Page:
I spent part of my weekend absorbing Rod Johnson’sSoftware That Writes And Evolves Software‘, which introduces what he’s been doing at his new company Atomist, and particularly the concept of ‘Editors’, which are essentially configuration templates for programs. The combination of Atomist and its Editors is a powerful new means of metaprogramming.

I’ll repeat Rod’s suggestion that it’s well worth watching Jessica Kerr’s demo of using Atomist and Editors with Elm:

Why this could be huge

Firstly Rod has form for making the lives of developers easier. His Spring Framework for Java transformed the landscape of Enterprise Java programming, and largely supplanted the ‘Enterprise Edition’ parts of Java Enterprise Edition (JEE [or more commonly J2EE]).

The war against boilerplate

One of the trickier things about using the EE parts of JEE was the sheer volume of boilerplate code needed to get something like Enterprise Java Beans (EJB) working. This is a sickness that still plagues Java to this day – witness Trisha Gee’s Java 8 in Anger (and particularly the parts about Lambdas). Spring fixed this by stripping out the boilerplate and putting the essence into a config file for dependency injection – this got even better when Rod brought Adrian Colyer on board to integrate aspect oriented programming, as it became possible to do really powerful stuff with just a few lines of code.

Jess’s Elm demo shows that the war against boilerplate rumbles on. Even modern programming languages that are supposed to be simple and expressive make developers do grunt work to get things done, so there’s a natural tendency towards scripting away the boring stuff – something that Atomist provides a framework for.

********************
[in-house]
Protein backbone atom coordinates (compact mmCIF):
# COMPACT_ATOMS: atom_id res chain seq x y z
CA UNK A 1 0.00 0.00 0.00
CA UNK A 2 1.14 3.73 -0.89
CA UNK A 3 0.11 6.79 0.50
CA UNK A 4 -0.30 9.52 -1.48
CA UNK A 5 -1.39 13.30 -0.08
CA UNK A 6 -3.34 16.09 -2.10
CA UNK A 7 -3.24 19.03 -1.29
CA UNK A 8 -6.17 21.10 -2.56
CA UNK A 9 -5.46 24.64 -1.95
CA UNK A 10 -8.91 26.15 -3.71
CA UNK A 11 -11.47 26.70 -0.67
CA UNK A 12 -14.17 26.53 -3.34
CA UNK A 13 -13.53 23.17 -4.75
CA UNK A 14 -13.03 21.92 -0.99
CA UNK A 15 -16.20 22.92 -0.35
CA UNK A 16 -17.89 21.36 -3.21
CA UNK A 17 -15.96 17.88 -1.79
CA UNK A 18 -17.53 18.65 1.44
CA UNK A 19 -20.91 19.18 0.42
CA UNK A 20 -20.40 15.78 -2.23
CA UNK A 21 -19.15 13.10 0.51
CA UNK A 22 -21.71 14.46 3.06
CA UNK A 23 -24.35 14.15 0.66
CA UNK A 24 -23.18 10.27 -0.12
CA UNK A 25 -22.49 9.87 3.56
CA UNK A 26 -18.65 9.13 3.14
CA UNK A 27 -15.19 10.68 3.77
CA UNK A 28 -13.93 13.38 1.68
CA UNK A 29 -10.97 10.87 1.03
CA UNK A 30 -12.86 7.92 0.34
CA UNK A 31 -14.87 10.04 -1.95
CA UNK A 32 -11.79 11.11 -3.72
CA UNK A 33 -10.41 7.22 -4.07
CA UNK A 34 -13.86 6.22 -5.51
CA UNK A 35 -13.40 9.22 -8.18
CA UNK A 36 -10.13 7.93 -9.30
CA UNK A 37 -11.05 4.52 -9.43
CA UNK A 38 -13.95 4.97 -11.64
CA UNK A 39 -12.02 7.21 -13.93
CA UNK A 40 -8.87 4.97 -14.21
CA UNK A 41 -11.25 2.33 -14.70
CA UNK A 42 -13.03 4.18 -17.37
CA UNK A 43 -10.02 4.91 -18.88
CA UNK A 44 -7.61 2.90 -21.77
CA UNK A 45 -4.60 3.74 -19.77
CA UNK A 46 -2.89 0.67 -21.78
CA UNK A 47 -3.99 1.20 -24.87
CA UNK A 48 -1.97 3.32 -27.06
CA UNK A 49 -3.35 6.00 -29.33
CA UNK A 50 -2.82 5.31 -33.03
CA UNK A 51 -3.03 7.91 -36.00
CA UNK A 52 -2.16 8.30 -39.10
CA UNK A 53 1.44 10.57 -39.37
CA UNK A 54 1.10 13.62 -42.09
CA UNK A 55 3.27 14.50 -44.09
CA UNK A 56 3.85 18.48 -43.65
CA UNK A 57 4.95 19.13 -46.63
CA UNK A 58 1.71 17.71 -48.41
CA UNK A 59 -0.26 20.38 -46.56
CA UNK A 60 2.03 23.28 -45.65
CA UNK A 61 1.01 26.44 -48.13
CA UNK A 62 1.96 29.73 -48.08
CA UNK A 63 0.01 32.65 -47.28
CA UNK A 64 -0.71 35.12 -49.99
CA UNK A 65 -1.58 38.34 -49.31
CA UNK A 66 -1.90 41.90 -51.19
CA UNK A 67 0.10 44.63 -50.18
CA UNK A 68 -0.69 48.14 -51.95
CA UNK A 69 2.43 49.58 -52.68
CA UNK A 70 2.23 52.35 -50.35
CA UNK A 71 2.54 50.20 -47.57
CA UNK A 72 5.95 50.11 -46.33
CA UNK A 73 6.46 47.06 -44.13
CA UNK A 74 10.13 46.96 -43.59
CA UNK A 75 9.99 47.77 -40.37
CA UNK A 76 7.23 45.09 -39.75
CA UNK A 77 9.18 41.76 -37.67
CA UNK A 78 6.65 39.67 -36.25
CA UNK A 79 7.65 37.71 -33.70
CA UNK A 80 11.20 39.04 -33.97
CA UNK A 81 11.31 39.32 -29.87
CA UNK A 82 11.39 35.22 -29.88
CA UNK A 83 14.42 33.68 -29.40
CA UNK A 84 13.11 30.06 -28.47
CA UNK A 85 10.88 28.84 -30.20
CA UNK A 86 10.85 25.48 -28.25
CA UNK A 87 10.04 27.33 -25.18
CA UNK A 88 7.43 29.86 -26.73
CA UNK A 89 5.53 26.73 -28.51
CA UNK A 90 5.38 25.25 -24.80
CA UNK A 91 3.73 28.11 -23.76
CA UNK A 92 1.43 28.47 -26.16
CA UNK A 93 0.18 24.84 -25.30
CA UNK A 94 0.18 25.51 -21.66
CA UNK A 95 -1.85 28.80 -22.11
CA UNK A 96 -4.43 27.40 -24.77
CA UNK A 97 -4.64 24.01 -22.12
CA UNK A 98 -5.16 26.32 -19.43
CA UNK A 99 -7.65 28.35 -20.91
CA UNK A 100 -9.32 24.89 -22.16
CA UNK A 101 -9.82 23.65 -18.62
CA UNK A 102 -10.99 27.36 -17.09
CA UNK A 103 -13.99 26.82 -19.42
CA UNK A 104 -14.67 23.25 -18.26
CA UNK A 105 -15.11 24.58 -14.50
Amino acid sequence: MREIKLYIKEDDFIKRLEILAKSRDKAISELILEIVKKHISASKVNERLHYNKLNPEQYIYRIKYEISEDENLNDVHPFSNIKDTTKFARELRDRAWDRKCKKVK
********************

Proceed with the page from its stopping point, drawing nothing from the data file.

For infrastructure (as code) too…

Atomist’s web site shouts ‘BUILD APPLICATIONS, NOT INFRASTRUCTURE’, but there’s clearly a need for this stuff in the realm of infrastructure as code. Gareth Rushgrove asked yesterday ‘Does anyone have a tool for black box testing AWS AMIs?’ the discussion rapidly descends into ‘everybody starts from scratch’ with a side order of ‘there should be a better way’. The issue here is that for any particular use case it’s easier to hack something together with single use scripts than it might be to learn the framework that does it properly. Metaprogramming is potentially the answer here, but it also raises an important issue…

This stuff is hard

If programming is hard then metaprogramming is hard squared – you need to be able to elevate the thought process to reasoning about reasoning.

Jessica’s demo is impressive, and she makes it look easy, but I take it with the pinch of salt that Jessica is a programming goddess, and she can do stuff with functors that makes my brain melt.

Documentation, samples and examples to the rescue

Perhaps the whole point here isn’t to *do* metaprogramming, but to use metaprogramming. Spring didn’t have to be easy to write, but it was easy to use. Likewise if the hard work is done for us by Rod, and Jessica, and Gareth then that provides a boost for everybody else as we stand on the shoulders of giants.

It’s about making the right way to do things also the easy way to do things – from a learning perspective, and Rod, Jessica and Gareth all have great form here with their books and presentations. If Atomist succeeds then it will be because the documentation, samples and examples that come with it make it easier to get things done with Atomist – the value isn’t just in the tool (or the approach that underlies it), but in the learning ecosystem around the tool.

I have great hopes that metaprogramming (and particularly the Atomist implementation of metaprogramming) will help us win the war against boilerplate (and hacked together scripts) – because it will be easier to start with their documentation, samples and examples.

One Response to “Metaprogramming”

  1. 1 “Links are never 'only links'; they matter because they define the contours of what we can do.” - Magnus Udbjørg

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